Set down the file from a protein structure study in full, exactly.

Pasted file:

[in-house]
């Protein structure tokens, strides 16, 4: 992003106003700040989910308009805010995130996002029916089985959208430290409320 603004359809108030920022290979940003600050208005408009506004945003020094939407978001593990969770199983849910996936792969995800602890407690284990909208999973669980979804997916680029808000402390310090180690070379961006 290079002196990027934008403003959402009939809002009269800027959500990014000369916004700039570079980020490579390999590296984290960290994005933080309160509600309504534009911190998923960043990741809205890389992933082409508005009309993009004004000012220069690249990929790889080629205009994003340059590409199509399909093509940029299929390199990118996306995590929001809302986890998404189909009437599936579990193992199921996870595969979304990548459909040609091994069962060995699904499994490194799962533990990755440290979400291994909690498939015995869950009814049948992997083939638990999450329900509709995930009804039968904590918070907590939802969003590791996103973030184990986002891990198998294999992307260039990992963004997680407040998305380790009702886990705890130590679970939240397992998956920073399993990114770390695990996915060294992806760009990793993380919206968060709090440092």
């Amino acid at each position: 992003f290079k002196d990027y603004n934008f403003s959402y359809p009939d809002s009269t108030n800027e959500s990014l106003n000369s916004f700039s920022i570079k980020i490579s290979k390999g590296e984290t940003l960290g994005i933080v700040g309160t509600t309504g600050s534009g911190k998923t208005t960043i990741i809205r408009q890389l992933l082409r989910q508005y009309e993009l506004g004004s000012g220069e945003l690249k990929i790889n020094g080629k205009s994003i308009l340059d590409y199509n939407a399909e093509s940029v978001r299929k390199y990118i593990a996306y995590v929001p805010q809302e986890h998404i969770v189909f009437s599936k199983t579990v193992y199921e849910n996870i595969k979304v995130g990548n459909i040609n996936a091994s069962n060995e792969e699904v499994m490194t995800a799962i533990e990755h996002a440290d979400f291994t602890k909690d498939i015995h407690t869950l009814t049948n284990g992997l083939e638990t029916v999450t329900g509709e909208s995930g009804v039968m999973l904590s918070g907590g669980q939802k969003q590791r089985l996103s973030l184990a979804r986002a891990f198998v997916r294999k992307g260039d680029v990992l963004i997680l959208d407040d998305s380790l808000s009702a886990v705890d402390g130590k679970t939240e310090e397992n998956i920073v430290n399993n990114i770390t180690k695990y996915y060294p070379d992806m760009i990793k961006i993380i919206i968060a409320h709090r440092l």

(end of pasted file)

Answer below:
[in-house]
């Protein structure tokens, strides 16, 4: 992003106003700040989910308009805010995130996002029916089985959208430290409320 603004359809108030920022290979940003600050208005408009506004945003020094939407978001593990969770199983849910996936792969995800602890407690284990909208999973669980979804997916680029808000402390310090180690070379961006 290079002196990027934008403003959402009939809002009269800027959500990014000369916004700039570079980020490579390999590296984290960290994005933080309160509600309504534009911190998923960043990741809205890389992933082409508005009309993009004004000012220069690249990929790889080629205009994003340059590409199509399909093509940029299929390199990118996306995590929001809302986890998404189909009437599936579990193992199921996870595969979304990548459909040609091994069962060995699904499994490194799962533990990755440290979400291994909690498939015995869950009814049948992997083939638990999450329900509709995930009804039968904590918070907590939802969003590791996103973030184990986002891990198998294999992307260039990992963004997680407040998305380790009702886990705890130590679970939240397992998956920073399993990114770390695990996915060294992806760009990793993380919206968060709090440092």
């Amino acid at each position: 992003f290079k002196d990027y603004n934008f403003s959402y359809p009939d809002s009269t108030n800027e959500s990014l106003n000369s916004f700039s920022i570079k980020i490579s290979k390999g590296e984290t940003l960290g994005i933080v700040g309160t509600t309504g600050s534009g911190k998923t208005t960043i990741i809205r408009q890389l992933l082409r989910q508005y009309e993009l506004g004004s000012g220069e945003l690249k990929i790889n020094g080629k205009s994003i308009l340059d590409y199509n939407a399909e093509s940029v978001r299929k390199y990118i593990a996306y995590v929001p805010q809302e986890h998404i969770v189909f009437s599936k199983t579990v193992y199921e849910n996870i595969k979304v995130g990548n459909i040609n996936a091994s069962n060995e792969e699904v499994m490194t995800a799962i533990e990755h996002a440290d979400f291994t602890k909690d498939i015995h407690t869950l009814t049948n284990g992997l083939e638990t029916v999450t329900g509709e909208s995930g009804v039968m999973l904590s918070g907590g669980q939802k969003q590791r089985l996103s973030l184990a979804r986002a891990f198998v997916r294999k992307g260039d680029v990992l963004i997680l959208d407040d998305s380790l808000s009702a886990v705890d402390g130590k679970t939240e310090e397992n998956i920073v430290n399993n990114i770390t180690k695990y996915y060294p070379d992806m760009i990793k961006i993380i919206i968060a409320h709090r440092l």